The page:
Mexico: Moving Beyond the Superstore
By Isabel Blasco Ramos
The global slowdown has impacted some sectors of Mexico’s economy but overall consumer spending is relatively strong. After a four-year impasse in which retailers struggled to bring back growth and dynamism to the category, retail sales have shown a clear, sustained recovery from November 2011 onwards—thanks, in part, to El Buen Fin.
A government and private sector partnership, El Buen Fin (the Mexican equivalent to the American “Black Friday” sales event) was launched to encourage consumption by enticing shoppers with a weekend of deep discounts. According to a survey by the National Association of Self-Service and
Department Stores (ANTAD), Mexican consumers spent $25.5 billion pesos (USD $2 billion) during this year’s campaign. As reported by Reuters, this year’s El Buen Fin take increased by 30 percent for stores that have been open for at least 12 months and by 36.5 percent for stores overall. No doubt boosted by the campaign, ANTAD also reports that the retail category achieved an 11 percent growth (in total store sales) during 2012.
Despite fears earlier in the year that a spike in inflation might slow spending, supermarkets, perfume and jewelry stores, and, to a lesser extent, apparel stores have all seen modest but steady growth. Though negative depictions of Mexico’s economy persist, social changes are beginning to create a new picture of Mexico: Emigration is slowing, the size of families is shrinking and better employment and educational opportunities are emerging. According to economist Roberto Newell, per capita gross domestic product and family income have each jumped more than 45 percent since 2000—which is good news for the retail sector.
In response to these changes, supermarkets are expanding, specializing their offerings through diverse brand portfolio strategies and improving brand experience by catering to lifestyles. Also, as incomes continue to rise for many Mexican consumers, emerging segments such as fashion and personal care are attracting new customers. That said, the low to mid-low income consumer still represents the biggest opportunity in terms of market size and business growth. Retailers are aware of this opportunity, as evidenced by the strong presence of brands that specialize in this segment, such as Grupo Soriana and Grupo Walmart de México, which continue to expand their smaller format stores in the region.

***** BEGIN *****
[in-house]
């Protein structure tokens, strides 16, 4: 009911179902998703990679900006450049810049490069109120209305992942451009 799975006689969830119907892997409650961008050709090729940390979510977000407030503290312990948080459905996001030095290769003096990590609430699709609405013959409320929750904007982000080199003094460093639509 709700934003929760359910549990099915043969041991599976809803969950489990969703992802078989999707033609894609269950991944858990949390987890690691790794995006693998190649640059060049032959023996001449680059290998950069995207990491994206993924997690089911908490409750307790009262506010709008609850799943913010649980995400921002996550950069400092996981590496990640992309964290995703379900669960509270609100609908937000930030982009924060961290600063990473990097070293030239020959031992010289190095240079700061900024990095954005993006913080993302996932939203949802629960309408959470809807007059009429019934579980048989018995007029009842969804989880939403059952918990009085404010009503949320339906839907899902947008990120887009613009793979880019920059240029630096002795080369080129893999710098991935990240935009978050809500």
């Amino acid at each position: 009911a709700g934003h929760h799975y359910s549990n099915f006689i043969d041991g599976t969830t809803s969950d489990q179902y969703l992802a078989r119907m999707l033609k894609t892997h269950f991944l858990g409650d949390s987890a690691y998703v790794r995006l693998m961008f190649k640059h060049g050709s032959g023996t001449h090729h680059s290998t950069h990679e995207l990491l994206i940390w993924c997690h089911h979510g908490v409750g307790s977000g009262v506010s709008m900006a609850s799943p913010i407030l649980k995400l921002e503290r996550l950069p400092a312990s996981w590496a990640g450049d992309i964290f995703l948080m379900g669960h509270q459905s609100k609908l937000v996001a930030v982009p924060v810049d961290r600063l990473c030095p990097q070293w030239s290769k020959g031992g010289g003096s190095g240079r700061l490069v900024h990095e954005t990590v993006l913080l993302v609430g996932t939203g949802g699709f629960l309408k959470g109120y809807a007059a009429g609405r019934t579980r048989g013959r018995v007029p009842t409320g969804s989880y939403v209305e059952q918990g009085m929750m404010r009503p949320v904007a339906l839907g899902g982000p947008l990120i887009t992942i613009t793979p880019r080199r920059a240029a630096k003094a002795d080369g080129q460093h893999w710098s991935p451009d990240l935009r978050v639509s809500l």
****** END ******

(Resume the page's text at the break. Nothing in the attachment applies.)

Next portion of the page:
For this consumer segment, grocery shopping isn’t just a mundane weekly task—it’s also a leisurely family weekend activity. Whether big box format or smaller format, knowing how Mexican families shop and what they expect from products and services will determine the success of retailers that seek a foothold or further expansion in this growing market. The challenge will be creating a family friendly experience while also offering prices and financial solutions that make regular shopping affordable. In markets like Mexico, retailers that offer microcredit may have an advantage. Elektra, for instance, a specialty retailer and financial services company that serves the mass market by providing consumer credit, has been doing so for years. Retailers that offer branded financial services and in-store credit are not only able to better serve low-income consumers, but also tend to encourage both loyalty and increased spending.